In defence of Zionism

A letter to the editor of the Financial Times:

Sir, In response to Ralph Coury (Letters, February 22): there was a reason for the Jewish concept of Zionism that is often totally forgotten in the propaganda discourse that serves as informed discussion today. For almost 2,000 years the Jewish people have been pushed from pillar to post by the inhabitants of those countries they were forced to settle in following their eviction from their homeland in Palestine.

Jews were kept in the status of second- or third-class citizens by their mostly Christian hosts, exploited by them, forced into trades their Christian neighbours thought “un-Christian” and, if too successful, robbed, raped and dispossessed by the kings and queens they were forced to lend money to or work for, or by their neighbours, who were often appalled at the whole idea of Judaism.

To omit this fact in Professor Coury’s response to Zionism is to entirely misrepresent the mentality of those behind it. Certainly it drove those in Europe who, driven by compassion, pushed for a return of a Jewish presence in a homeland of their own, free from such oppression. This required the kind of clandestine behaviour that Prof Coury refers to, but displacement of people in history is nothing new.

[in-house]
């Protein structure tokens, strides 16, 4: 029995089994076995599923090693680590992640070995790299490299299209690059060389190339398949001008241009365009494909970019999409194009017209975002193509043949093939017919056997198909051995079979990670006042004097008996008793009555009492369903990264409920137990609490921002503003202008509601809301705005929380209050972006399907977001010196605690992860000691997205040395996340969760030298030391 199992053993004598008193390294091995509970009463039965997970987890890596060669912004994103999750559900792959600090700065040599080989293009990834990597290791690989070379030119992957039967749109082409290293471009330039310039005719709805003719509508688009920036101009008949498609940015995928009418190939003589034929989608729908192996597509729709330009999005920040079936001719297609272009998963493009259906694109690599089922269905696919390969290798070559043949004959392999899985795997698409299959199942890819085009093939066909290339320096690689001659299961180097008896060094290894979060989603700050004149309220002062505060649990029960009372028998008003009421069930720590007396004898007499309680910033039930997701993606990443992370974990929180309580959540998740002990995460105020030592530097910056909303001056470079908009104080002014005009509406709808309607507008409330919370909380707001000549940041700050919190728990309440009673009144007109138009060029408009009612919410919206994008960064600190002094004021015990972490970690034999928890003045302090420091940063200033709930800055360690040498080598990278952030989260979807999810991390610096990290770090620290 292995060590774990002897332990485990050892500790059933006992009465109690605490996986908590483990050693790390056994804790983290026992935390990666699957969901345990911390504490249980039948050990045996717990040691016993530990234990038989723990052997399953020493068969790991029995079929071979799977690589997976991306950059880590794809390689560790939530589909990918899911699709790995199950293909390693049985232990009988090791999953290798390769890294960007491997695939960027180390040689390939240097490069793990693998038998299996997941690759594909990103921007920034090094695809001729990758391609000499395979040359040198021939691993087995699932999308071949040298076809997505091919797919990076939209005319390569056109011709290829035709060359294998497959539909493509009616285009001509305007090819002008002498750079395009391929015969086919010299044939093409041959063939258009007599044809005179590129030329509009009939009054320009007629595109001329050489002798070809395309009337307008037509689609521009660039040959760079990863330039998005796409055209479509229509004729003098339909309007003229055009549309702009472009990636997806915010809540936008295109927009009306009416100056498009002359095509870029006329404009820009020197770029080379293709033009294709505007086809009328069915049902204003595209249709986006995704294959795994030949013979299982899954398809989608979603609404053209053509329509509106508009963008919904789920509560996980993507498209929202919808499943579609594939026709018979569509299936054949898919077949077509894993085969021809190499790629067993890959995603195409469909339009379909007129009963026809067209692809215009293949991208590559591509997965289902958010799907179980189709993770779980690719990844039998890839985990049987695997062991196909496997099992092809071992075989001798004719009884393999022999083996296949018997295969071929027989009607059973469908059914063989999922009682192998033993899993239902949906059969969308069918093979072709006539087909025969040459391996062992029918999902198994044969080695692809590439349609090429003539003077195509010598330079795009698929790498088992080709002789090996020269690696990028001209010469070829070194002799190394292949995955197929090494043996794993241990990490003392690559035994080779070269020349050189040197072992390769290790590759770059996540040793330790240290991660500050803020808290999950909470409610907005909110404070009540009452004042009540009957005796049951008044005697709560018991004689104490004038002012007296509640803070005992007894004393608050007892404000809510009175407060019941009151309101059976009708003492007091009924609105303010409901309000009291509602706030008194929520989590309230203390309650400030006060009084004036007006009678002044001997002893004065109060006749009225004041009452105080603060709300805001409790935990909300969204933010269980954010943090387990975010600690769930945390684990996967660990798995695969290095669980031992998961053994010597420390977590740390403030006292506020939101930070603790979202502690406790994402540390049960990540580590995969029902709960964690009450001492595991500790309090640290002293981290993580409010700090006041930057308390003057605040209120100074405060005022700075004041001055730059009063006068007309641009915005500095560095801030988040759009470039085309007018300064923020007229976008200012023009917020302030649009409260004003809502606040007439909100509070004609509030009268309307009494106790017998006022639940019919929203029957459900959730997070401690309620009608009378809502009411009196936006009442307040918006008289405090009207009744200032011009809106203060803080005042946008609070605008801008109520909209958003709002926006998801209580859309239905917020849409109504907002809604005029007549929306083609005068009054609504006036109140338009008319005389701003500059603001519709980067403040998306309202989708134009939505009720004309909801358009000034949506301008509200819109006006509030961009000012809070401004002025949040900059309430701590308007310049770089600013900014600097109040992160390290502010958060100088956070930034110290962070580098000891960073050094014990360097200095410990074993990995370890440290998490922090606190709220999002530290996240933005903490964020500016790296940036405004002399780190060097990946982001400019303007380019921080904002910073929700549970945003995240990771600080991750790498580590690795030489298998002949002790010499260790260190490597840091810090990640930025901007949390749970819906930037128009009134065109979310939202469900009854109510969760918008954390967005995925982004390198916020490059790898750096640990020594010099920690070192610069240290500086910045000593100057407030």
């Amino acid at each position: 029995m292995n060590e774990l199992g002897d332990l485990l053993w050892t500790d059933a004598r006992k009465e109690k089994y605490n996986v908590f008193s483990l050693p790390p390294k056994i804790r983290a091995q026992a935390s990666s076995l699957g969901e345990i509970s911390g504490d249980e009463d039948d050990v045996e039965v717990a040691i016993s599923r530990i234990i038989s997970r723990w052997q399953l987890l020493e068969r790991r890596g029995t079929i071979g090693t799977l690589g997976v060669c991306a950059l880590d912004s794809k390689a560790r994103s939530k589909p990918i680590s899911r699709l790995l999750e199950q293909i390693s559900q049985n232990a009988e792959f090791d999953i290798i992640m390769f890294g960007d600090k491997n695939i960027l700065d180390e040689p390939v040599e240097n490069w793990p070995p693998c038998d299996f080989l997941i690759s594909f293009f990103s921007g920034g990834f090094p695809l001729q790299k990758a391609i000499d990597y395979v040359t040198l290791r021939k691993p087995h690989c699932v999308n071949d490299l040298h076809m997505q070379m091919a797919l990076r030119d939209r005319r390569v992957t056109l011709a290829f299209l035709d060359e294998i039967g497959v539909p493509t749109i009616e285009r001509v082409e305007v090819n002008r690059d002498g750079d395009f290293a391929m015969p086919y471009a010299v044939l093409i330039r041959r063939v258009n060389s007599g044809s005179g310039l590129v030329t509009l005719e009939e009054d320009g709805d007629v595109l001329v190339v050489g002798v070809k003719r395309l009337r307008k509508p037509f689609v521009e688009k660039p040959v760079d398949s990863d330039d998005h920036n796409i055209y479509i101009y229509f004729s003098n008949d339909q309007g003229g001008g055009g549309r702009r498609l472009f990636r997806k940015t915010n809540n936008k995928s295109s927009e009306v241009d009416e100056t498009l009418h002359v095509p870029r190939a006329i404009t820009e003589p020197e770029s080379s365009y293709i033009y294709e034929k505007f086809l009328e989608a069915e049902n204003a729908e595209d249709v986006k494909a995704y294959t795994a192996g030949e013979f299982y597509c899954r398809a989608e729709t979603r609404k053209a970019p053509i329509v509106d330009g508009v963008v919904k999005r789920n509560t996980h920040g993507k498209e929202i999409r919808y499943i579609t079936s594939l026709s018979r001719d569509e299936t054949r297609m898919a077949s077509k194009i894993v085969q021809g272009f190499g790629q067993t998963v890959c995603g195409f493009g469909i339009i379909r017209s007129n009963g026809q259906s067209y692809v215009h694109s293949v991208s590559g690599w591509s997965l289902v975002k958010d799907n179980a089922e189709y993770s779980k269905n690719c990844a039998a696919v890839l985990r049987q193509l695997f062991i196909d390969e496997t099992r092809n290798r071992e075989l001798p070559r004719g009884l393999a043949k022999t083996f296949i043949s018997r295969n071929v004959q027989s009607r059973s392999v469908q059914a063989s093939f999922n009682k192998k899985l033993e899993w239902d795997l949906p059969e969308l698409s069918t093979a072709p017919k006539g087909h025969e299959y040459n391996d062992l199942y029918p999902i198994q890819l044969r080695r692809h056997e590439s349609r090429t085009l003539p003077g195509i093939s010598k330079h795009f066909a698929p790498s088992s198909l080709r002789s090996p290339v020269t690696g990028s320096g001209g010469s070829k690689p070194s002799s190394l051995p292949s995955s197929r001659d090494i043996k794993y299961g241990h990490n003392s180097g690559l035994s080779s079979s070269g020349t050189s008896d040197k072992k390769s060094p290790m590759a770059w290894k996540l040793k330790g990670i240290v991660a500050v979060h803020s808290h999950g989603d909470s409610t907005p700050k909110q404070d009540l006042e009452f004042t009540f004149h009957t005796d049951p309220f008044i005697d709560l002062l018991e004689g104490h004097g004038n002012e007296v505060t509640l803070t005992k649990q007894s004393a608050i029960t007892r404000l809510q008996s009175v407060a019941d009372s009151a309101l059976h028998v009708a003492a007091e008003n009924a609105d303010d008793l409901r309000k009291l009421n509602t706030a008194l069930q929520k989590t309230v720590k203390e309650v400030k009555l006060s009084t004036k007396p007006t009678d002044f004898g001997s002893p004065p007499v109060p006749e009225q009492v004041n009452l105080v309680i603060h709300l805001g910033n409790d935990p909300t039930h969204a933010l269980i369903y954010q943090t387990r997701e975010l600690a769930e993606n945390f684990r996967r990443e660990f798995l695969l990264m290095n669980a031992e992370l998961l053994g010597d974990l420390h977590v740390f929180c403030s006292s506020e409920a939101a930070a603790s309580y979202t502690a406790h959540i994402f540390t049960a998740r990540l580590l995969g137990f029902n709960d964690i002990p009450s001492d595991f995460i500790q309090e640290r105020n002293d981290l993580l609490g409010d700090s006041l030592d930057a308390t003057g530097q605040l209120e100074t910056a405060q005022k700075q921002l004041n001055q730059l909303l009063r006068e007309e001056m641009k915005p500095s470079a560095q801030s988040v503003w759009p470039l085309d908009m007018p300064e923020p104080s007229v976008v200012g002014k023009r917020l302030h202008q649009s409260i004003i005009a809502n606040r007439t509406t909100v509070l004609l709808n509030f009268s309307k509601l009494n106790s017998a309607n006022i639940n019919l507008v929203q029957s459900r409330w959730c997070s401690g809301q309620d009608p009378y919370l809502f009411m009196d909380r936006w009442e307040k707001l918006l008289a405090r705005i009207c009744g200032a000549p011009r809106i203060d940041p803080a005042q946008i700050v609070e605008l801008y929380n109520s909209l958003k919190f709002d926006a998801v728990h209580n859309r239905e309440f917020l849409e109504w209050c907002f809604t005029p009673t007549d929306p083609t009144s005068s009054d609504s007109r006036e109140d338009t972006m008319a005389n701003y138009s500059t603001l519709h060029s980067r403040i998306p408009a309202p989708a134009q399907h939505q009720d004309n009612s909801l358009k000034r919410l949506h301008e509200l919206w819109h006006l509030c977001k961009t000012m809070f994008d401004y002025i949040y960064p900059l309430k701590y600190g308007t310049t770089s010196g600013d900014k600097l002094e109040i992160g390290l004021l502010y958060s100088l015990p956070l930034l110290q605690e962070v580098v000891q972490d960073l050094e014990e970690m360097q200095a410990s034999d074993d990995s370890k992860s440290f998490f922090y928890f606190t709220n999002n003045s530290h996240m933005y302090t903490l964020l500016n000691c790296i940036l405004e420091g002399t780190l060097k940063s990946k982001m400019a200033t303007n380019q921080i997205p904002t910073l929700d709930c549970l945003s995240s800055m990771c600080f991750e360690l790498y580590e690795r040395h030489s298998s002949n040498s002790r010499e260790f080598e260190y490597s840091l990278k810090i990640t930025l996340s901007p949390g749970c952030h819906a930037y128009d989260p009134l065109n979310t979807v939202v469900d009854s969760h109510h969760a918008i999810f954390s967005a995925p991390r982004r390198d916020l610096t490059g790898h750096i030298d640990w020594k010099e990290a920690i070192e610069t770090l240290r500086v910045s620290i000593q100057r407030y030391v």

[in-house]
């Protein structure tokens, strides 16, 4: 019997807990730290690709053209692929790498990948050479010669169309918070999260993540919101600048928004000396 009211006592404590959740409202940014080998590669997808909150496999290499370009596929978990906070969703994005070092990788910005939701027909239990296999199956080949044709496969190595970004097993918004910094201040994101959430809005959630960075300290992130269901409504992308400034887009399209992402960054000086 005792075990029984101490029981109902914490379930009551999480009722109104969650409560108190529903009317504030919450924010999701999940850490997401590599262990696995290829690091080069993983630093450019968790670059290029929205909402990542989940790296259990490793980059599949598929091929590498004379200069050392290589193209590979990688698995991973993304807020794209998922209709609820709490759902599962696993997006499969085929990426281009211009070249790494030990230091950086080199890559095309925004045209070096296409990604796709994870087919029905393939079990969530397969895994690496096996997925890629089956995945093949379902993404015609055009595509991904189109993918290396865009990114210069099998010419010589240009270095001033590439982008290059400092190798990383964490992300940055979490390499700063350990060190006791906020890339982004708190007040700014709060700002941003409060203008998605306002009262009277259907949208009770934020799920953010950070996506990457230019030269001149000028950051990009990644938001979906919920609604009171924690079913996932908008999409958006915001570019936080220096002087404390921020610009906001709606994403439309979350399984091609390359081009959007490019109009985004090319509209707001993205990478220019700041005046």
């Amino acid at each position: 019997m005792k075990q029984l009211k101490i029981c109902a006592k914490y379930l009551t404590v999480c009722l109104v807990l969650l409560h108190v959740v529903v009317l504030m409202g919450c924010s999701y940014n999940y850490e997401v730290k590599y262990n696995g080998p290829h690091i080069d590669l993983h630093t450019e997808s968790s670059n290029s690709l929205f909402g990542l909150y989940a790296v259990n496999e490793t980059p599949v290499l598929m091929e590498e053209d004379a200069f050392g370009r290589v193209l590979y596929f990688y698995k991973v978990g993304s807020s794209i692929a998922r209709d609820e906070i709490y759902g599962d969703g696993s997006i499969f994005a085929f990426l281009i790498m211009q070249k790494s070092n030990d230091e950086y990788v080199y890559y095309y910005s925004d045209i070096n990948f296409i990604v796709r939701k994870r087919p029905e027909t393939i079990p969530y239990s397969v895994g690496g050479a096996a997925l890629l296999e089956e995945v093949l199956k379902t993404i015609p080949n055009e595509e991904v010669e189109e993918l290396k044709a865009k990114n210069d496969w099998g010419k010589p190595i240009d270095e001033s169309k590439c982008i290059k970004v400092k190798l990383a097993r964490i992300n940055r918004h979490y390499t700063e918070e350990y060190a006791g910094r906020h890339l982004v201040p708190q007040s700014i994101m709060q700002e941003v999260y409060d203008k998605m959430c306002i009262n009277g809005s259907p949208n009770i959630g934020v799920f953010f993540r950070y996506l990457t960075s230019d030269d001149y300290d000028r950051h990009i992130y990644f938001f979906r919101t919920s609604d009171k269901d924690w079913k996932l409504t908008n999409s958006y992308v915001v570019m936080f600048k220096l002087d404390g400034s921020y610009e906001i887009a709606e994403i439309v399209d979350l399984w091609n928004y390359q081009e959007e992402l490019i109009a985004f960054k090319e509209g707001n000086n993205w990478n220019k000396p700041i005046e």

Indeed the US was founded on it, as was the British empire, Pakistan and India for example. Much of modern day Europe is a result of the displacement of over 35m people during and after the second world war. It is as true to say that the displacement of approximately 600,000 Arabs in Palestine is as regrettable as the eviction of the Jewish Egyptians, Iraqis, Lebanese, Syrians and Persians at about the same time, about which little mention is ever given.

The sad thing is that Jews and Arabs could both benefit each other by working together to build a better Middle East, but right now the terrible displacement, without any compensation whatsoever to the Arab populations in the Middle East, is entirely in the hands of Arab tyrants viscerally opposed to any accord with their own people let alone their Jewish neighbours.

Stephen Rothbart, Prague, Czech Republic